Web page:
This month’s National Renaissance Staffulty of the Month is Dr. Farah Meadows from Indio High School in Indio, California. Farah has been involved with Jostens Renaissance for eight years, and her passion for students and Renaissance shines as she tells her story.
What’s a favorite Renaissance moment for you?
In 2014, I moved to a new middle school where I became the Activities Director and Renaissance Adviser. Some of the students in the leadership class were a bit rough when I met them for the very first time on the first day of school. They didn’t want to participate in icebreakers with me and didn’t know a lot about the mission of Renaissance. I thought to myself, “This is going to be a looooong year!” While the school had a Renaissance class prior to my arrival, they never had a Renaissance Rally before. I was nervous and excited at the same time about implementing the first ever Renaissance Rally at this school. Over the next few months, I saw this group of individual students turn into a team of leaders. One of my all-time favorite Renaissance moments was when they put on their first rally, based on the movie Grease. As the Renaissance leaders presented the rally “Grades are the word,” I was blown away by what they produced. They wrote and read the script, performed routines, recognized students and staffulty, and rewarded student progress. The looks on everyone’s faces let us know that we had done something great. These leaders truly gave a gift to the students and staffulty at this school. They began the tradition of the Renaissance Rally at Desert Ridge Academy and I couldn’t prouder!
How has Renaissance impacted your school’s culture?
The best way for me to explain how Renaissance has impacted our school is by sharing two events with you that we implemented this past year at Indio High School. Describing the two events will clearly show how they have changed our school and community.
During the summer of 2017, I attended the Jostens Renaissance National Conference. I was so excited to get back to my school (my first year returning to my alma mater) and implement the ideas I had learned about at the conference. We got to work right away on two new events that our school would host: The Special Ed Prom and the Senior Grad Bus Tour. The student leaders provided a free prom to our handicapped students and the event was simply amazing! As I looked at the students, both special education and leadership, with huge smiles on their faces as they took photos, ate dinner, and danced together, I couldn’t help but cry. My heart was bursting with joy because I knew that my leadership students had started something incredible. Students with disabilities are often overlooked in schools; however, they were the focus of our event and we wanted to make them feel like prom kings and queens. This event was about inclusion, acceptance, and love. I can honestly say in my eighteen years of being an educator, that this will go down as one of the top events I have ever had the honor of planning.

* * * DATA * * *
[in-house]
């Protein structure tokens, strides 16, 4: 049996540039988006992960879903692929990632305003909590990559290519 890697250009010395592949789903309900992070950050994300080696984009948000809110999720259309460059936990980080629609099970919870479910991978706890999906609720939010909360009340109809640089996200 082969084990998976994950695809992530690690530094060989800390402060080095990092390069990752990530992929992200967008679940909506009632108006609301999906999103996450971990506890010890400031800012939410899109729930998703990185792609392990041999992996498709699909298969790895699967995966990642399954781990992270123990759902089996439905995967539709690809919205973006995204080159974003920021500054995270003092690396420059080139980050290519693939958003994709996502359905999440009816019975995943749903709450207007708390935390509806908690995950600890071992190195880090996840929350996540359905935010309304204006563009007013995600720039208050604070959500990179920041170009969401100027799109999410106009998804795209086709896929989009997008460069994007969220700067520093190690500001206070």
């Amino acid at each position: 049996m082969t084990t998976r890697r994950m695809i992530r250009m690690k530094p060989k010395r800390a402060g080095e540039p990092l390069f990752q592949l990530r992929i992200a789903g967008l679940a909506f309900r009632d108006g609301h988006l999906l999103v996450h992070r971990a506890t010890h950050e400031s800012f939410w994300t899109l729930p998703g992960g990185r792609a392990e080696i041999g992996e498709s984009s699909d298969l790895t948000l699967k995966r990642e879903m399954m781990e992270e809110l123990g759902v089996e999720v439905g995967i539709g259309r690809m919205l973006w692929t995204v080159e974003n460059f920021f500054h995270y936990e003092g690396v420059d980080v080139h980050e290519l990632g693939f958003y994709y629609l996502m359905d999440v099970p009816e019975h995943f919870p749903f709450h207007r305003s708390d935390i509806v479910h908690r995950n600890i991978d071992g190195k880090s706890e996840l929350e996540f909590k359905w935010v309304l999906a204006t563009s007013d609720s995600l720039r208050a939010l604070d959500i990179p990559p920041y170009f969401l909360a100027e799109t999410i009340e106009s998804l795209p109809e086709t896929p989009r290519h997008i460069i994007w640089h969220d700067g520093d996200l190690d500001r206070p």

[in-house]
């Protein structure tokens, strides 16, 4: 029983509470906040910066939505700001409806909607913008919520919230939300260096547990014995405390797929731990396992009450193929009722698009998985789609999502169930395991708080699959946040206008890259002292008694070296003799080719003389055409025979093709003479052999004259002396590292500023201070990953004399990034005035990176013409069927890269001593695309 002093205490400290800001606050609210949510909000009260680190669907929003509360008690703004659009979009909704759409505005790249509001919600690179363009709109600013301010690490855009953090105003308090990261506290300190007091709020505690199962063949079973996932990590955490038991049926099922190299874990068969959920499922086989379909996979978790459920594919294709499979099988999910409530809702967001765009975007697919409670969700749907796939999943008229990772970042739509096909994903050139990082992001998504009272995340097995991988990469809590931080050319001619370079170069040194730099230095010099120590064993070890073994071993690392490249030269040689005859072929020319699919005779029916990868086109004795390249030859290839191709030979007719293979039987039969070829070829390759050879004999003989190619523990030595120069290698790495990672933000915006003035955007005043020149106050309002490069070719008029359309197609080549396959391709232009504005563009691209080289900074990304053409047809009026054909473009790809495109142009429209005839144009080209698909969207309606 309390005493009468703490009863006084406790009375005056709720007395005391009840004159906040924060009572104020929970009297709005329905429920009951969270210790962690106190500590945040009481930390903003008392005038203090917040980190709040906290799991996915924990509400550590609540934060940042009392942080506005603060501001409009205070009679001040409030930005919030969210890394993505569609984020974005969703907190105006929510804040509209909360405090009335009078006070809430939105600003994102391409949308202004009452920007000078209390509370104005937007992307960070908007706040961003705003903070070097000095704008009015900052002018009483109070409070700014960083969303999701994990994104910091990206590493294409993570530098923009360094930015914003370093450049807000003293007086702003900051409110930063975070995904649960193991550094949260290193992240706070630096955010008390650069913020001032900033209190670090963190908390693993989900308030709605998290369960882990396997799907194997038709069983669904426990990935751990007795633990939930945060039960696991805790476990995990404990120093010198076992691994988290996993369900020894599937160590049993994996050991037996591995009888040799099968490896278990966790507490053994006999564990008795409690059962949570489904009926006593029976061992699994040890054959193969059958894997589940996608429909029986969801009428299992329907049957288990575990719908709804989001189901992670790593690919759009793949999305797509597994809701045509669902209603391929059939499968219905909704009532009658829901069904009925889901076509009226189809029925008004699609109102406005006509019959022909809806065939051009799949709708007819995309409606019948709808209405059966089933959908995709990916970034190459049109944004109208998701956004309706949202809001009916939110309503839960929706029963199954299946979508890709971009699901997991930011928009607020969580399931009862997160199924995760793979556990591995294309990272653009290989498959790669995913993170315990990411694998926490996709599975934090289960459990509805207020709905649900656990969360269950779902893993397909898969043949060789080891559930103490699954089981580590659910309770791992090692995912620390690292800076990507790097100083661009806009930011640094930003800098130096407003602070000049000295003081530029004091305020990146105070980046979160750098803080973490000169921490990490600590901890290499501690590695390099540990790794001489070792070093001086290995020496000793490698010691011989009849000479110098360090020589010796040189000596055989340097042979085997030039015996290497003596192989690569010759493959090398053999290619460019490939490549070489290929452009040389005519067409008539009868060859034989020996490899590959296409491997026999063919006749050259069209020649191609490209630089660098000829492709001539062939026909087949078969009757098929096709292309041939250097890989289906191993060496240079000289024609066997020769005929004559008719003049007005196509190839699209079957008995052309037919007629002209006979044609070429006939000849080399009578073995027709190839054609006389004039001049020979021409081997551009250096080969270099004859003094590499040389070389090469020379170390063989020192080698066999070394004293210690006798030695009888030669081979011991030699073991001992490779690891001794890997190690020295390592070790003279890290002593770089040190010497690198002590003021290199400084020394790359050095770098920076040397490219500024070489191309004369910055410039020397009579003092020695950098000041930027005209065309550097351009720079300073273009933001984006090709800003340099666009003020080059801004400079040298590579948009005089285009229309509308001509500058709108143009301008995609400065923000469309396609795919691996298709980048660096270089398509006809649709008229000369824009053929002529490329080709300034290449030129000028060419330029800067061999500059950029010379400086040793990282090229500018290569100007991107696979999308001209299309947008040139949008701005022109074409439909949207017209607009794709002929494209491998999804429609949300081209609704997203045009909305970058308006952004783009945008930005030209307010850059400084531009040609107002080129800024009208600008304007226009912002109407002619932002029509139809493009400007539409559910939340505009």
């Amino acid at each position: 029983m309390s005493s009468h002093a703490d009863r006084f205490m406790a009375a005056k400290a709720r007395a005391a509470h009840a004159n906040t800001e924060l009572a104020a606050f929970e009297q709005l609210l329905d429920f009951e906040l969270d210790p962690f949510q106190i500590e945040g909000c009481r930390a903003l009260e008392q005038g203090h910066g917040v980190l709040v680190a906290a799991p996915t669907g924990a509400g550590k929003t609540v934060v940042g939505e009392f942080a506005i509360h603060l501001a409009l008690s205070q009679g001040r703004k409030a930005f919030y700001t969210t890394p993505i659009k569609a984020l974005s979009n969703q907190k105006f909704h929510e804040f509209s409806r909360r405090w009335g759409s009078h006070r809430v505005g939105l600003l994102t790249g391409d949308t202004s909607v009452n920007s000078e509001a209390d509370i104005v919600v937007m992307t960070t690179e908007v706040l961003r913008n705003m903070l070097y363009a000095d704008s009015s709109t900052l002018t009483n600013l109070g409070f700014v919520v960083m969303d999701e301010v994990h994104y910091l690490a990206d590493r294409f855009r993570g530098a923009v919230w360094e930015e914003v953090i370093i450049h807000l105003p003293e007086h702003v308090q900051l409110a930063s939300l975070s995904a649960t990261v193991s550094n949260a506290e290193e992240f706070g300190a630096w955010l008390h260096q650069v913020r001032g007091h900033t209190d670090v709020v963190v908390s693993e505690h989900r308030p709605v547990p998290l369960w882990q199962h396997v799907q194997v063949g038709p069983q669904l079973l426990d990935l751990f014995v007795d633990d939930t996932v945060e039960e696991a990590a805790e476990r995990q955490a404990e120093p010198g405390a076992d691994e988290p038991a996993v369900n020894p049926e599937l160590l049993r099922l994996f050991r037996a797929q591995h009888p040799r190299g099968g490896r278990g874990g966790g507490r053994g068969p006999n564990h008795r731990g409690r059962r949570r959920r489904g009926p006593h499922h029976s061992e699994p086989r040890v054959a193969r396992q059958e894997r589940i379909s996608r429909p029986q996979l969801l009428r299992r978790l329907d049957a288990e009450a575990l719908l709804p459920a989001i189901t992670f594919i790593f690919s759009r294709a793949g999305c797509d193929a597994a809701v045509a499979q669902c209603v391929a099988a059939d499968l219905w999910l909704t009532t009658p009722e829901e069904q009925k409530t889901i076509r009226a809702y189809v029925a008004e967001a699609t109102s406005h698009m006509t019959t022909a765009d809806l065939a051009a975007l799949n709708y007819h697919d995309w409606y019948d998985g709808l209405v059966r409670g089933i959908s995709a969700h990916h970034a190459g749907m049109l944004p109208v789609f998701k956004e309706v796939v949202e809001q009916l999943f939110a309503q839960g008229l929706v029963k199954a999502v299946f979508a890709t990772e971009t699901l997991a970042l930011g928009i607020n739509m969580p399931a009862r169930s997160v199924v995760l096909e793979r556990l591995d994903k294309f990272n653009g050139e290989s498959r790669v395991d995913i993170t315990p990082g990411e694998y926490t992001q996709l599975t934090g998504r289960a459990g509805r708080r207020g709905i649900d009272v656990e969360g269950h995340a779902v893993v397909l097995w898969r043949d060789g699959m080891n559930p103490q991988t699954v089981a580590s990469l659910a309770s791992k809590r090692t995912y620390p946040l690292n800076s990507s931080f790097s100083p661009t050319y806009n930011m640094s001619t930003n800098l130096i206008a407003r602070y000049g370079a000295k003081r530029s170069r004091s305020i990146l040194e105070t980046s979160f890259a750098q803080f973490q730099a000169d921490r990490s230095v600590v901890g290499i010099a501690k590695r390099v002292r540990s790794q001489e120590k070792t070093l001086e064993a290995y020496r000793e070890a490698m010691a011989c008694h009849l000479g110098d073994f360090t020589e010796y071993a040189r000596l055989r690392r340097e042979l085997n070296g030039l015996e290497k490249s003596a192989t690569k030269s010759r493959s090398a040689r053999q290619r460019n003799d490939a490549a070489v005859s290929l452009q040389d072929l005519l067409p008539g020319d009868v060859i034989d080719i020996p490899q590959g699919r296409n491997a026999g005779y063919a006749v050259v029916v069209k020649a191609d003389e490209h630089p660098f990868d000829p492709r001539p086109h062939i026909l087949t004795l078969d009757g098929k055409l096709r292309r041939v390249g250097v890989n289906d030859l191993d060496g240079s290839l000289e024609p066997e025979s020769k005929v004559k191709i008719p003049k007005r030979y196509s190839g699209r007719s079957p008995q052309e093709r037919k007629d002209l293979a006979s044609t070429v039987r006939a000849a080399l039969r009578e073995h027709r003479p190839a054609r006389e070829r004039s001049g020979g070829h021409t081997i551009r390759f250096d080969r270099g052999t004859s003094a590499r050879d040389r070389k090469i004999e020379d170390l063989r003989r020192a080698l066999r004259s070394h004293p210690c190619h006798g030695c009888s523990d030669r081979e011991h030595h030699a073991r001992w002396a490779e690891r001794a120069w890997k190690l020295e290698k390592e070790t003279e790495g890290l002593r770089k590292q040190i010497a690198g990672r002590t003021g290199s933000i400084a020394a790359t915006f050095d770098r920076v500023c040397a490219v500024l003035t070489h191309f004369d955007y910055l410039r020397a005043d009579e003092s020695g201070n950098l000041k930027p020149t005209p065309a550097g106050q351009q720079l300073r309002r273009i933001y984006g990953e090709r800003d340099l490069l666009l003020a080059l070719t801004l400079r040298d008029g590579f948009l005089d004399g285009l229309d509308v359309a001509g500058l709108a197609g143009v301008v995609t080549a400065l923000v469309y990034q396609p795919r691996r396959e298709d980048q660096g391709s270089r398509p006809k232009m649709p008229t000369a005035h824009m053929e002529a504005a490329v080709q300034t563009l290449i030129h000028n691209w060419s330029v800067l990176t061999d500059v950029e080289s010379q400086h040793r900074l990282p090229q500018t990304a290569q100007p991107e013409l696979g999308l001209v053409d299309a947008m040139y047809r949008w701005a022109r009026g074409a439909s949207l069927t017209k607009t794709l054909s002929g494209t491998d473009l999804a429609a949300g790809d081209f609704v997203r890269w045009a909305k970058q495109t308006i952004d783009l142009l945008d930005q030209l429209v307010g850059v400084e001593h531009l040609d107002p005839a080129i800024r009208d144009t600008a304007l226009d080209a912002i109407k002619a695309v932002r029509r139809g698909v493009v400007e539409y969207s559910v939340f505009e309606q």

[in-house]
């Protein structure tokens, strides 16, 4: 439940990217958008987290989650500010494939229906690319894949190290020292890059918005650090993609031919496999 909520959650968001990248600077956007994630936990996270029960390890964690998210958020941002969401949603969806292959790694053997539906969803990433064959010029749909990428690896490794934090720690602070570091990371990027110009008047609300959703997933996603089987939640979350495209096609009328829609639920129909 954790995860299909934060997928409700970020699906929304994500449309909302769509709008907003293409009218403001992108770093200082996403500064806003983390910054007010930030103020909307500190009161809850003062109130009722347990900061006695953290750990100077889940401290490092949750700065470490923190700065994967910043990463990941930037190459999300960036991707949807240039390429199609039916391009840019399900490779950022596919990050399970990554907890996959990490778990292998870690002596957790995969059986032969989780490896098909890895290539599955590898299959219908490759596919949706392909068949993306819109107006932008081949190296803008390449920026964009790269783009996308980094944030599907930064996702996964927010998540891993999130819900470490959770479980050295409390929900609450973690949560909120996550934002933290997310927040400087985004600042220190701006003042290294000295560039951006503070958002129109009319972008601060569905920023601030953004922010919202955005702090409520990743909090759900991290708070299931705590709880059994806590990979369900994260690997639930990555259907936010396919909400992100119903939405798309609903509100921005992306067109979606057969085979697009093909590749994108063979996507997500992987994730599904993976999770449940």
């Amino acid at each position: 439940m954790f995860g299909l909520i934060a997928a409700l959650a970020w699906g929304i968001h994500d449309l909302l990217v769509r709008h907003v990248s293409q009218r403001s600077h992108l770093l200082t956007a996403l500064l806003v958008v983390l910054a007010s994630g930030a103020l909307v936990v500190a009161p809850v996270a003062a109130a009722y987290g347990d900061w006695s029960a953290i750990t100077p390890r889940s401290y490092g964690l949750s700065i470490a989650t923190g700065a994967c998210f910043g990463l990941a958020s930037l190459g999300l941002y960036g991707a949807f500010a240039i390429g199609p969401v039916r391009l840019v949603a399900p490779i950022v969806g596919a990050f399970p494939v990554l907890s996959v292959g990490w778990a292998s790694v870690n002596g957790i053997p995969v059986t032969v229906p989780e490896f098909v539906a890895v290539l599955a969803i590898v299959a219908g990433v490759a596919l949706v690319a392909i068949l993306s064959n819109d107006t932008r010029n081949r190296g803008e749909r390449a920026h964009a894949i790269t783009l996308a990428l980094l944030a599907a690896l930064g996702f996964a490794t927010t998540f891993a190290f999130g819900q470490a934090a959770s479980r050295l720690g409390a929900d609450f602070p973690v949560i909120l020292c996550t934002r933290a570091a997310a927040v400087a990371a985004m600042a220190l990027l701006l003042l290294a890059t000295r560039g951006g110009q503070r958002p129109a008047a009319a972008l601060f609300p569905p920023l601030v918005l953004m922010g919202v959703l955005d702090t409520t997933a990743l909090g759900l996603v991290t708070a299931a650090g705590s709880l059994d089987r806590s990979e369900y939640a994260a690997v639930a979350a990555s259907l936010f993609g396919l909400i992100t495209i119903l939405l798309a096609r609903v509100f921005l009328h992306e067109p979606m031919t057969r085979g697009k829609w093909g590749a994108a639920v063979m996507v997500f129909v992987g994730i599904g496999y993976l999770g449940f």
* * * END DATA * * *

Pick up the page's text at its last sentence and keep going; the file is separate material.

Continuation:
Our second event was the Rajah PRIDE Grad Bus Tour, which took place the week of graduation. The day the seniors received their caps and gowns, we loaded them onto buses and took them to all nine of our feeder schools so they could parade around in their caps and gowns. The seniors felt like rock stars for their accomplishments as they walked the halls of their past middle and elementary schools. The middle school and elementary students got the opportunity to see role models who look just like them. The younger students saw themselves in the graduates and realized they too can achieve the goal of graduation. To top it off, we had “Senior Staff Select” awards where each senior gave an honorary diploma to a current or past staffulty member on this day to thank them for helping them reach their goal of graduation. This was an event that brought our community together. While other schools have accomplished this before with only one or two feeder schools, Indio High School was able to reach all of our major feeder schools on this day. There is no question that our school and our community is all about getting every student to graduate!